In a tweet shortly after the military spymasters signed the deal, Gen Muhoozi, who then was UPDF Commander of Land Forces, praised leaders and armies of the two countries for “revitalising our strong alliance”.
Backing for Rwanda
In other prior posts on the micro-blogging side, Gen Muhoozi pledged Uganda’s backing of Rwanda in any fight, pricking the heart of Congo that had publicly proclaimed Rwanda as an adversary.
But Defence and Military Spokesman, Brig Felix Kulayigye, Wednesday said that he was not aware of any military pact under which Rwanda would establish presence in Uganda for intelligence coordination.
He argued that accusing Uganda of supporting M23 rebels was an “insult to Uganda”.
“Do they have evidence? We have facilitated the FARDC, treated their wounded soldiers and handed over their soldiers with their weapons to their country,” Brig Gen Kulayigye said in respect to a counter-offensive by UPDF earlier in the year that expelled M23 rebels who had overwhelmed Congolese troops and temporarily took control of Bunagana town on DRC side.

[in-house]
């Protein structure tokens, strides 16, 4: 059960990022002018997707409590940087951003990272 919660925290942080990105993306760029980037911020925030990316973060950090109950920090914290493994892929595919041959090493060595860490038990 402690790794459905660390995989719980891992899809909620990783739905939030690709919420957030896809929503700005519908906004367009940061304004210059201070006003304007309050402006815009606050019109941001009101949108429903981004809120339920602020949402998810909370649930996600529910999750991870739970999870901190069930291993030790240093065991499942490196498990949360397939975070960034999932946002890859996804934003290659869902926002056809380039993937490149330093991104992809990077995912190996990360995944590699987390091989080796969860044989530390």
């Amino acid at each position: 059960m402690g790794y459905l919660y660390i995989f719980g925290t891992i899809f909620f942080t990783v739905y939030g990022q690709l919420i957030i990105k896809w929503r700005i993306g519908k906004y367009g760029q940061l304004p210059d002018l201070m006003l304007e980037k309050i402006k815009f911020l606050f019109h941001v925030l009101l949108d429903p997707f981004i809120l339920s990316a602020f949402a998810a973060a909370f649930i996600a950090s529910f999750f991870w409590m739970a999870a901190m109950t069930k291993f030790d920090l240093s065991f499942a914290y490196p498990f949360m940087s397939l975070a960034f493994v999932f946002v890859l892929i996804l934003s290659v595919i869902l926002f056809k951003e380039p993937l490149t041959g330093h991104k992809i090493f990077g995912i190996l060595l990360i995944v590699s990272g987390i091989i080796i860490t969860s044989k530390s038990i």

Speaking earlier on Monday, Congo’s Minister of Communication Patrick Muyaya said they were investigating whether Uganda was supporting the rebels who were making battlefield gains.
The M23 is a rebel group formed in 2012 and whose grievances span political and marginalisation claims of mainly the Tutsi, a tribe spread across borders. Botched implementation of agreements reached with former DRC president Joseph Kabila’s administration birthed a resurgence of the current hostility in which President Tshisekedi’s government has characterised the fighters as “terrorists”.
Aerial technology support
Highly placed security sources have said that a military powerhouse in southern Africa is supporting Kinshasa with advanced aerial technology to capture information on military, troop and equipment movement into Congo from neighbouring countries.
After barrelling their way to conquer Bunagana border town on the Congo side in July, to the alarm of regional leaders, the M23 fighters have added more territories under their control ahead of an expected counter-offensive by the East African Community regional force.
The renewed violence captured the attention of regional leaders, with former Kenyan President Uhuru Kenyatta chairing a number of conclaves of peers in Nairobi, which resolved on deployment of regional military power to pacify the restive but mineral-rich eastern Congo.
On Wednesday, Kenya's President William Ruto announced the deployment of troops to eastern DRC in a joint regional operation against a rebel offensive.